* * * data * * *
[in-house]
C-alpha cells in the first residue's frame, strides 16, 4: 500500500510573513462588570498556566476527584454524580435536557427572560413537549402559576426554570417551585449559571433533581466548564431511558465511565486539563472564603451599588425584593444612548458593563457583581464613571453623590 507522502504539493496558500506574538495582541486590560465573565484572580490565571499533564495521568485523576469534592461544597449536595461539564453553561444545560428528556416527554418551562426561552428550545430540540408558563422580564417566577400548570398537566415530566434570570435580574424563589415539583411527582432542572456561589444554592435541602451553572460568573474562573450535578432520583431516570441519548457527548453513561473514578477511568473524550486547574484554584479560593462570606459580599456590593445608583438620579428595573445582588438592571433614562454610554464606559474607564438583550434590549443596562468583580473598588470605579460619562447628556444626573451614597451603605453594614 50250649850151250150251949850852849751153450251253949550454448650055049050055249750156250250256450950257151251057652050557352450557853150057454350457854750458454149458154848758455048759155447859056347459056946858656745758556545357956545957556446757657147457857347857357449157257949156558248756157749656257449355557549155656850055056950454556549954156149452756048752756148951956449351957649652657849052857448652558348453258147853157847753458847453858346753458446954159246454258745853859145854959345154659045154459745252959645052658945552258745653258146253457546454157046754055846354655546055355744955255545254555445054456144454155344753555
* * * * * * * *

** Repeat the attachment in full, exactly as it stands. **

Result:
[in-house]
C-alpha cells in the first residue's frame, strides 16, 4: 500500500510573513462588570498556566476527584454524580435536557427572560413537549402559576426554570417551585449559571433533581466548564431511558465511565486539563472564603451599588425584593444612548458593563457583581464613571453623590 507522502504539493496558500506574538495582541486590560465573565484572580490565571499533564495521568485523576469534592461544597449536595461539564453553561444545560428528556416527554418551562426561552428550545430540540408558563422580564417566577400548570398537566415530566434570570435580574424563589415539583411527582432542572456561589444554592435541602451553572460568573474562573450535578432520583431516570441519548457527548453513561473514578477511568473524550486547574484554584479560593462570606459580599456590593445608583438620579428595573445582588438592571433614562454610554464606559474607564438583550434590549443596562468583580473598588470605579460619562447628556444626573451614597451603605453594614 50250649850151250150251949850852849751153450251253949550454448650055049050055249750156250250256450950257151251057652050557352450557853150057454350457854750458454149458154848758455048759155447859056347459056946858656745758556545357956545957556446757657147457857347857357449157257949156558248756157749656257449355557549155656850055056950454556549954156149452756048752756148951956449351957649652657849052857448652558348453258147853157847753458847453858346753458446954159246454258745853859145854959345154659045154459745252959645052658945552258745653258146253457546454157046754055846354655546055355744955255545254555445054456144454155344753555